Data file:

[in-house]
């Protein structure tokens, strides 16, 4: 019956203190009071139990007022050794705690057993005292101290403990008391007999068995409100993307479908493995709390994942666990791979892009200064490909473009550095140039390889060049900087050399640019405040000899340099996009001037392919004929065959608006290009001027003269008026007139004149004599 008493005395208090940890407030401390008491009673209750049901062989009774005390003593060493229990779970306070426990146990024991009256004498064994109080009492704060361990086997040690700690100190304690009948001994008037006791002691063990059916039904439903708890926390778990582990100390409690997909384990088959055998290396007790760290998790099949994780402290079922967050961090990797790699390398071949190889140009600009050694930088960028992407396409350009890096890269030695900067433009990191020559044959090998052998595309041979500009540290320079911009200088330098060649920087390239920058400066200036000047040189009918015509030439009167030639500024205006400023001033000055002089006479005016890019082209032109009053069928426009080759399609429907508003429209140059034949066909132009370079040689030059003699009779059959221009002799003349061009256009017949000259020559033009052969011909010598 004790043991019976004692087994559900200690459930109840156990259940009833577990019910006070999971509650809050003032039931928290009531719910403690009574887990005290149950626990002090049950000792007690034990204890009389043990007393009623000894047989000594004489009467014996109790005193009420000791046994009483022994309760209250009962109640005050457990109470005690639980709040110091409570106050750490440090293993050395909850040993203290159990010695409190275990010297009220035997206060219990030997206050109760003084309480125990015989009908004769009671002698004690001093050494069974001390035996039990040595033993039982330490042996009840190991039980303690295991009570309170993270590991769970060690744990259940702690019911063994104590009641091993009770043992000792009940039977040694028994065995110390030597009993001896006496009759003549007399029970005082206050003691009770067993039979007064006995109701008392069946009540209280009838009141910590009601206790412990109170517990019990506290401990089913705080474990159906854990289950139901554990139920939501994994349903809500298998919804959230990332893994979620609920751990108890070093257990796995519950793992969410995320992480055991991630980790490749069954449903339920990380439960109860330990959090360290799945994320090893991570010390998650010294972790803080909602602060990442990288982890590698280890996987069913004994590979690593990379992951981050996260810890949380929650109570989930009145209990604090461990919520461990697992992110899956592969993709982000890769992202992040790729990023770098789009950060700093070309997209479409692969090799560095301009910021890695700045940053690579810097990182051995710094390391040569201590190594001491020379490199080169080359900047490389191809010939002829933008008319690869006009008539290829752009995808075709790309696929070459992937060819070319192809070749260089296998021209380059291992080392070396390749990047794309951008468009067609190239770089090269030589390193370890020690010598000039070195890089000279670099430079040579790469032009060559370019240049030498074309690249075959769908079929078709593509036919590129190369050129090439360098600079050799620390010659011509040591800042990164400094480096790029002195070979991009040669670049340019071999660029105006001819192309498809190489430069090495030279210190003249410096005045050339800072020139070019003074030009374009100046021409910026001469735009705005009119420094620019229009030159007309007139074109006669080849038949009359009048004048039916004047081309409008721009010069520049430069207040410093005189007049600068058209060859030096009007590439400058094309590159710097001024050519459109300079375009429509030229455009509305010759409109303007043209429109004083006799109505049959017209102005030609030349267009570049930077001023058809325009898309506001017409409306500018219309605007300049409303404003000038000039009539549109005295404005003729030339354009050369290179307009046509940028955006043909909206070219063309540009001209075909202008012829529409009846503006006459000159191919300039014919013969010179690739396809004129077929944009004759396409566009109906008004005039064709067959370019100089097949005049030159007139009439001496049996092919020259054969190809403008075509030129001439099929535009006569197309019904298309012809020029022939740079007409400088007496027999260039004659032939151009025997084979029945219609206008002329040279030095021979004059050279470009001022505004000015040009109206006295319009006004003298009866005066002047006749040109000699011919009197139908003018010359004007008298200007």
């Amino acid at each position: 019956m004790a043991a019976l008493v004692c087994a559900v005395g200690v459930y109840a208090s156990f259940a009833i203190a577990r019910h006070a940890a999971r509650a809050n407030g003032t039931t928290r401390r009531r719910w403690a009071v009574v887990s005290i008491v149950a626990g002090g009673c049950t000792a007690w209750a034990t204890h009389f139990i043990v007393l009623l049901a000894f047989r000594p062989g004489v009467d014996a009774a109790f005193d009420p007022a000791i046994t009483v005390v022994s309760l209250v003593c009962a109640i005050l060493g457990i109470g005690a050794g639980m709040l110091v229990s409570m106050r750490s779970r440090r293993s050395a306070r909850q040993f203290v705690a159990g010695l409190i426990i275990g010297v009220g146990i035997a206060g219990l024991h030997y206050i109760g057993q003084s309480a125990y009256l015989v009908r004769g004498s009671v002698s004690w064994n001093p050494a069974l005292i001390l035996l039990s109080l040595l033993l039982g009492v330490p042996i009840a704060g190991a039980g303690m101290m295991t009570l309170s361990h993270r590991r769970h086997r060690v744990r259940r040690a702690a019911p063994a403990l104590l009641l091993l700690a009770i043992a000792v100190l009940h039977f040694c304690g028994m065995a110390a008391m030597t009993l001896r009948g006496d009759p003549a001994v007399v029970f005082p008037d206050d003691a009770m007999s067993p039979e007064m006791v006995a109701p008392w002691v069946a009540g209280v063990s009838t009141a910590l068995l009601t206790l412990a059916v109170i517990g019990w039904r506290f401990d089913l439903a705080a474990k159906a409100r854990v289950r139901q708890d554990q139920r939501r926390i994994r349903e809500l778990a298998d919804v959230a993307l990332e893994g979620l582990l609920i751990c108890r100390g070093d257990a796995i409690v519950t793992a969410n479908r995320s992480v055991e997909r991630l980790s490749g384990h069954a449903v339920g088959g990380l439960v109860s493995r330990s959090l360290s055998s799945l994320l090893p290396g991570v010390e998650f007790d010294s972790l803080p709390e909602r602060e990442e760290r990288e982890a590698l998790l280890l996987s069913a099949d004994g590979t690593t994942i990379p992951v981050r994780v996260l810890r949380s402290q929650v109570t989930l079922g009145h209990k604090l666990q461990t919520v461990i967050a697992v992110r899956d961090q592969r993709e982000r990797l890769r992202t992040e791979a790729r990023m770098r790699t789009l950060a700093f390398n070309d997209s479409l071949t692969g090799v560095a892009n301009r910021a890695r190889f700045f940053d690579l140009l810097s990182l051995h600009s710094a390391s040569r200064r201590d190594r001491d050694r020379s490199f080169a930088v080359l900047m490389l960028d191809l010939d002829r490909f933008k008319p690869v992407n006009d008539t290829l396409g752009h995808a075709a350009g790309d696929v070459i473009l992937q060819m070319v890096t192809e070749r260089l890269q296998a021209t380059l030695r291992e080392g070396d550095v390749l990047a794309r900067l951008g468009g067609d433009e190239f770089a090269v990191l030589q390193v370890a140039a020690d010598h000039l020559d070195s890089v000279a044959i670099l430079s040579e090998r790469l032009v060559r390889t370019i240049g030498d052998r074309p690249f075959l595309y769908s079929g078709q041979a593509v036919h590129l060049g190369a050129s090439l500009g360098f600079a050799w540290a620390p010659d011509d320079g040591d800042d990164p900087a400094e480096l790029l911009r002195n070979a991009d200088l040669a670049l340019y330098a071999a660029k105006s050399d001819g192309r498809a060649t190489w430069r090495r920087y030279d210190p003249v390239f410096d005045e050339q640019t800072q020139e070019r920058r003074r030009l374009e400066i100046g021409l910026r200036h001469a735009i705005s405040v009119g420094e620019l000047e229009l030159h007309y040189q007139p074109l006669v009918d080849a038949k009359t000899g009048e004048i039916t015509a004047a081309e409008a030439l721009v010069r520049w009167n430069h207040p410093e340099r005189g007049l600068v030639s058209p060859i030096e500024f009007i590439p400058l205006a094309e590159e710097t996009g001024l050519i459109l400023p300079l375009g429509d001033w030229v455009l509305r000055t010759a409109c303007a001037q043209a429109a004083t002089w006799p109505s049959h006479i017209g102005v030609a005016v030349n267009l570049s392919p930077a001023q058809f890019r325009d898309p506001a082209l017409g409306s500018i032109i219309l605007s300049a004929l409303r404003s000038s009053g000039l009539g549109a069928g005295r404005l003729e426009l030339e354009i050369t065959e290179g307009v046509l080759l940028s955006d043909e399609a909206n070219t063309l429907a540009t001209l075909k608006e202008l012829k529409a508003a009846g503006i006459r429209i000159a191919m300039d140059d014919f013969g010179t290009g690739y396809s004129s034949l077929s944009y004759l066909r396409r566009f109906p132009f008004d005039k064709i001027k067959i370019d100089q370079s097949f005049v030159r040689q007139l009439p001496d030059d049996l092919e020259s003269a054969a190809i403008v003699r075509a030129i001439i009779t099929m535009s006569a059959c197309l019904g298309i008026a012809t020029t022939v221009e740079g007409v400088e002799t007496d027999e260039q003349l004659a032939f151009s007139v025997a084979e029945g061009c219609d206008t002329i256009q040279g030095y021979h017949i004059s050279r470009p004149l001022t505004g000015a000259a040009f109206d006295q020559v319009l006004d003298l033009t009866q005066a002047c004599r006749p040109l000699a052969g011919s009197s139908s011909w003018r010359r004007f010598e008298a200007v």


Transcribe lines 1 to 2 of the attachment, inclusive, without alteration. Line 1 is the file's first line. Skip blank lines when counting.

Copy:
[in-house]
């Protein structure tokens, strides 16, 4: 019956203190009071139990007022050794705690057993005292101290403990008391007999068995409100993307479908493995709390994942666990791979892009200064490909473009550095140039390889060049900087050399640019405040000899340099996009001037392919004929065959608006290009001027003269008026007139004149004599 008493005395208090940890407030401390008491009673209750049901062989009774005390003593060493229990779970306070426990146990024991009256004498064994109080009492704060361990086997040690700690100190304690009948001994008037006791002691063990059916039904439903708890926390778990582990100390409690997909384990088959055998290396007790760290998790099949994780402290079922967050961090990797790699390398071949190889140009600009050694930088960028992407396409350009890096890269030695900067433009990191020559044959090998052998595309041979500009540290320079911009200088330098060649920087390239920058400066200036000047040189009918015509030439009167030639500024205006400023001033000055002089006479005016890019082209032109009053069928426009080759399609429907508003429209140059034949066909132009370079040689030059003699009779059959221009002799003349061009256009017949000259020559033009052969011909010598 004790043991019976004692087994559900200690459930109840156990259940009833577990019910006070999971509650809050003032039931928290009531719910403690009574887990005290149950626990002090049950000792007690034990204890009389043990007393009623000894047989000594004489009467014996109790005193009420000791046994009483022994309760209250009962109640005050457990109470005690639980709040110091409570106050750490440090293993050395909850040993203290159990010695409190275990010297009220035997206060219990030997206050109760003084309480125990015989009908004769009671002698004690001093050494069974001390035996039990040595033993039982330490042996009840190991039980303690295991009570309170993270590991769970060690744990259940702690019911063994104590009641091993009770043992000792009940039977040694028994065995110390030597009993001896006496009759003549007399029970005082206050003691009770067993039979007064006995109701008392069946009540209280009838009141910590009601206790412990109170517990019990506290401990089913705080474990159906854990289950139901554990139920939501994994349903809500298998919804959230990332893994979620609920751990108890070093257990796995519950793992969410995320992480055991991630980790490749069954449903339920990380439960109860330990959090360290799945994320090893991570010390998650010294972790803080909602602060990442990288982890590698280890996987069913004994590979690593990379992951981050996260810890949380929650109570989930009145209990604090461990919520461990697992992110899956592969993709982000890769992202992040790729990023770098789009950060700093070309997209479409692969090799560095301009910021890695700045940053690579810097990182051995710094390391040569201590190594001491020379490199080169080359900047490389191809010939002829933008008319690869006009008539290829752009995808075709790309696929070459992937060819070319192809070749260089296998021209380059291992080392070396390749990047794309951008468009067609190239770089090269030589390193370890020690010598000039070195890089000279670099430079040579790469032009060559370019240049030498074309690249075959769908079929078709593509036919590129190369050129090439360098600079050799620390010659011509040591800042990164400094480096790029002195070979991009040669670049340019071999660029105006001819192309498809190489430069090495030279210190003249410096005045050339800072020139070019003074030009374009100046021409910026001469735009705005009119420094620019229009030159007309007139074109006669080849038949009359009048004048039916004047081309409008721009010069520049430069207040410093005189007049600068058209060859030096009007590439400058094309590159710097001024050519459109300079375009429509030229455009509305010759409109303007043209429109004083006799109505049959017209102005030609030349267009570049930077001023058809325009898309506001017409409306500018219309605007300049409303404003000038000039009539549109005295404005003729030339354009050369290179307009046509940028955006043909909206070219063309540009001209075909202008012829529409009846503006006459000159191919300039014919013969010179690739396809004129077929944009004759396409566009109906008004005039064709067959370019100089097949005049030159007139009439001496049996092919020259054969190809403008075509030129001439099929535009006569197309019904298309012809020029022939740079007409400088007496027999260039004659032939151009025997084979029945219609206008002329040279030095021979004059050279470009001022505004000015040009109206006295319009006004003298009866005066002047006749040109000699011919009197139908003018010359004007008298200007």